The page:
Dog Almond “Drifting Animals” LP

a2445370845_10Christophe Calpini and Franco Casagrande are two busy, genre-defying, musical pedigrees who play around with styles as they play around with projects. With CVs as long as their arms, their musical journeys are both peppered with collaborations that read like the Swiss Who’s Who of the electro-jazz, indie-folk, reggae and hip hop scenes. Calpini – a veteran drummer, knob twiddler, arranger and producer, who made his mark back in the 90s with Silent Majority, then continued via Eric Truffaz, Alain Bashung, and set up cult underground projects in the shape of Mobile in Motion and Stade. Casagrande – best known as the guitarist in the Swiss reggae band The Moonraisers, errant collaborator with outfits as varied from Chapter to Awadi, and master of a very capable vocal talent.

Ready to bite

‘Drifting Animals’ is the third Dog Almond LP recently issued on their own label, altogether a different affair from their quirky, groovy-edged “In Dog We Trust” of 2010 where the pooches were cute, cuddly and playful. Here the dogs are in a more sombre mood and are ready to bite. As the album cover suggests, intricate beauty sits aside danger, decay and darkness. The sound is fuller, larger, played live and loud. Distorted guitars, reverberating drums, vocoder voices add a depth and perspective which is at times melancholy, other times angry, always emotionally and musically audacious.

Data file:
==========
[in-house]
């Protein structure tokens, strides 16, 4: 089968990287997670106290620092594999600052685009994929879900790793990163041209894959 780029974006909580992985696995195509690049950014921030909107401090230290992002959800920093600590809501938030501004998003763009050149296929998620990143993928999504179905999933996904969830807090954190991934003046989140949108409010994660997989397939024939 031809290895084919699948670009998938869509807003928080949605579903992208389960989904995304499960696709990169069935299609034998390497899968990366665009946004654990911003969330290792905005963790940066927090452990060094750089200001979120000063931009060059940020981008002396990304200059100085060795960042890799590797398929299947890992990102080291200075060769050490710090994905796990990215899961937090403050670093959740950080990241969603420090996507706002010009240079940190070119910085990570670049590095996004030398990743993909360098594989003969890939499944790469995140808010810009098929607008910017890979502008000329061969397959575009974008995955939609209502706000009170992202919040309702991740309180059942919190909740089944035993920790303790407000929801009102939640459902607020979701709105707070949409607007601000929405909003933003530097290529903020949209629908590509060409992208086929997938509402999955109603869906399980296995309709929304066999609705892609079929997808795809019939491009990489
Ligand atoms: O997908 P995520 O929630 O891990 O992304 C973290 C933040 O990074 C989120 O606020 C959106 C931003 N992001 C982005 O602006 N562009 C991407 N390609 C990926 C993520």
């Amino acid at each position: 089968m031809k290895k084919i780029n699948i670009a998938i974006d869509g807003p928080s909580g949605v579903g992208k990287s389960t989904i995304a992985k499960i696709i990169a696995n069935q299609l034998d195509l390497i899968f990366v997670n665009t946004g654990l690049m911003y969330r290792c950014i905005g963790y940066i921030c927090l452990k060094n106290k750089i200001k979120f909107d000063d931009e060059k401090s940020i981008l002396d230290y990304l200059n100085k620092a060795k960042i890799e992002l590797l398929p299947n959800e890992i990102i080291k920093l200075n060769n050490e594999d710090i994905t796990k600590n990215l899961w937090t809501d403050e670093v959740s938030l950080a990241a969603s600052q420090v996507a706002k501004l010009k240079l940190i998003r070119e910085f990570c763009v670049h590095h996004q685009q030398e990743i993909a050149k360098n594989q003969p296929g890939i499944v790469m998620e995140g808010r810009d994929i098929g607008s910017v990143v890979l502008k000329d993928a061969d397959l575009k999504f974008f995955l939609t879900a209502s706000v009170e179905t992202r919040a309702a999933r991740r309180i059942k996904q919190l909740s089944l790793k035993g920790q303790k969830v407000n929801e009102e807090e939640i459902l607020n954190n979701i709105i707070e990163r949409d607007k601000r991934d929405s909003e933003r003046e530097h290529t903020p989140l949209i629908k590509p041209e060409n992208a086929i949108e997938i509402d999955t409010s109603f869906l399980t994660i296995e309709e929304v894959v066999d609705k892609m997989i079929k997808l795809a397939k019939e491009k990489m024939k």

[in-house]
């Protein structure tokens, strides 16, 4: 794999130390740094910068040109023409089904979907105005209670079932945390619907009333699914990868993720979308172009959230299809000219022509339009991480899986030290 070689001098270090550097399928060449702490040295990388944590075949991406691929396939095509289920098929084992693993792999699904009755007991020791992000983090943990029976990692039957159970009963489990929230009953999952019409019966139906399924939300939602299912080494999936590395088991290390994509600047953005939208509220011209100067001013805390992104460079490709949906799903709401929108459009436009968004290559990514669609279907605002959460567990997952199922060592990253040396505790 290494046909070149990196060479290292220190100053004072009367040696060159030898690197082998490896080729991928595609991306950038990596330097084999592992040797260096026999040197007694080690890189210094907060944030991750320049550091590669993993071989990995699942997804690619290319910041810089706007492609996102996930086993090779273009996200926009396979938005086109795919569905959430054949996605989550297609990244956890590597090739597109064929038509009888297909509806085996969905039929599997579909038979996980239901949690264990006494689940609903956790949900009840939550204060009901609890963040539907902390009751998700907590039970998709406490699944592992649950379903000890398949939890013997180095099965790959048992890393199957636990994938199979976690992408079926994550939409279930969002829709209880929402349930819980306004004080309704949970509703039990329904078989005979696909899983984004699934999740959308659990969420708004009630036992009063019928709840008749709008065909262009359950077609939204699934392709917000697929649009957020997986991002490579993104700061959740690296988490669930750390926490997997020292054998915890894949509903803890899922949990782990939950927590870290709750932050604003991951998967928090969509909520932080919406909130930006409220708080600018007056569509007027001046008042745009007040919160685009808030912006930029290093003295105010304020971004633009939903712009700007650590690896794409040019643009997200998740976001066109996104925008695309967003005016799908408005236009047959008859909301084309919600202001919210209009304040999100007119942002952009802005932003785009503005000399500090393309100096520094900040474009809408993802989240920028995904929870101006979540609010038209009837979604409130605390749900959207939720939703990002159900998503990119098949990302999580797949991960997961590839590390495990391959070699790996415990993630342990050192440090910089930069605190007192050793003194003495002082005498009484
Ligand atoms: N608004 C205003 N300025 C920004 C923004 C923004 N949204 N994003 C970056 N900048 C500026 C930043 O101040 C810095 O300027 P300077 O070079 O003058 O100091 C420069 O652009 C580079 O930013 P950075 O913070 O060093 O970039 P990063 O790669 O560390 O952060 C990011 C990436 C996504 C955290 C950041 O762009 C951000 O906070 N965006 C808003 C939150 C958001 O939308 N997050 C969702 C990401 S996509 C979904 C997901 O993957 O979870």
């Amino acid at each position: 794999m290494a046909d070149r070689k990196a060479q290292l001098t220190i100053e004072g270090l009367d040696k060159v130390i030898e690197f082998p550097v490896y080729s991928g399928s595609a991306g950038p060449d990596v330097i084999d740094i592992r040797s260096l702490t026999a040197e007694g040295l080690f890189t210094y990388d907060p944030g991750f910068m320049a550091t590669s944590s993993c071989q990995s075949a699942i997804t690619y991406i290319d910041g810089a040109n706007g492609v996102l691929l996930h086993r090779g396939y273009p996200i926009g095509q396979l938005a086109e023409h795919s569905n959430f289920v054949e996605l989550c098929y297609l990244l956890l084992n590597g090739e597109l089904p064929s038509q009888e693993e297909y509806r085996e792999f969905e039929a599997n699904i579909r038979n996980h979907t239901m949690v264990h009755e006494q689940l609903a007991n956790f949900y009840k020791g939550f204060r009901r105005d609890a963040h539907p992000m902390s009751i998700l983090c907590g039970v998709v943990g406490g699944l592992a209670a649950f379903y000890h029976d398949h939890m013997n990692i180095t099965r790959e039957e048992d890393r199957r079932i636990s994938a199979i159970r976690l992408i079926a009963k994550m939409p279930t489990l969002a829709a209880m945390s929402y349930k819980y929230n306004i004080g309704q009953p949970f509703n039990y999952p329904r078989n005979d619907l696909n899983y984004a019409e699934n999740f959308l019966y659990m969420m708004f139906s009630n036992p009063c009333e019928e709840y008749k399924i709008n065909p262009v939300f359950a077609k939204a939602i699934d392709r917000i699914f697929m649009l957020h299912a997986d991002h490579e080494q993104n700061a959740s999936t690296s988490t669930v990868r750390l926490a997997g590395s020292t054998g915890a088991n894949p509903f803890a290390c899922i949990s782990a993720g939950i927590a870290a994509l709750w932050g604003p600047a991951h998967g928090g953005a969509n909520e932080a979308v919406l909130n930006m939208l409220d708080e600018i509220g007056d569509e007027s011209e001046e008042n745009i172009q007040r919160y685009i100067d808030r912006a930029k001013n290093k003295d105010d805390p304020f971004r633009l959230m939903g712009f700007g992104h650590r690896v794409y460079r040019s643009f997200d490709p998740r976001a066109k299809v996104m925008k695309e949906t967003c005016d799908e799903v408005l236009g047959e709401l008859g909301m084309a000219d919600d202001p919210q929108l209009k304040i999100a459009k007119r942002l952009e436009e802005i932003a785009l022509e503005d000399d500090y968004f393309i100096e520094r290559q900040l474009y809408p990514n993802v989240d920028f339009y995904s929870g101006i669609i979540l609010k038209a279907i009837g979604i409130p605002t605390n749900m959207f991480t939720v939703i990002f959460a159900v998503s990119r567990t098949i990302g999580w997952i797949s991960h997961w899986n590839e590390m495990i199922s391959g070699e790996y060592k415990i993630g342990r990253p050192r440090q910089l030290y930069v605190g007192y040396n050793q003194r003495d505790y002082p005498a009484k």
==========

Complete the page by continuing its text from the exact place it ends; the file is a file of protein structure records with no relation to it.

Epic, moody, multi-textured, swirling pop songs


Setting the tone perfectly is the opening track, “Dull Knife”, a richly menacing and dubby instrumental soundtrack, (imagine a would-be Tarantino reggae Western), greatly coloured by the baritone sax of Ganesh Geymeier. There’s an ambiant, trip-hoppy vibe that then takes over, big beats played sparse and wide giving room to highlight Casagrande’s vocal abilty that sits well in both a soft pop frame as that of fierce rocker. For some reason comparisons with Depeche Mode are springing to mind – epic, moody, multi-textured, swirling pop songs that could seduce a daytime radio listener as much as the stadium rock fan. “If it’s easy” is a typical example of a darkly captivating, tortured love song that sucks you in and spews you out thanks to less-is-more pacing, crafty sinister reverbs and an emotionally-sensitive vocal. My money sits with the closing track, “Inventing a moment”: deceptive languid melancholia set on fire by wonderful string arrangements and the guest-featured sax that swirls us into a heady jazz-tinged finale.

Dog Almond forthcoming gigs:

7/03/14: Chat Noir-Carouge (Ge)

28/03/14: Le Bout Du Monde – Vevey (Vd)

3/05/14: Hacienda-Sierre (Vs)

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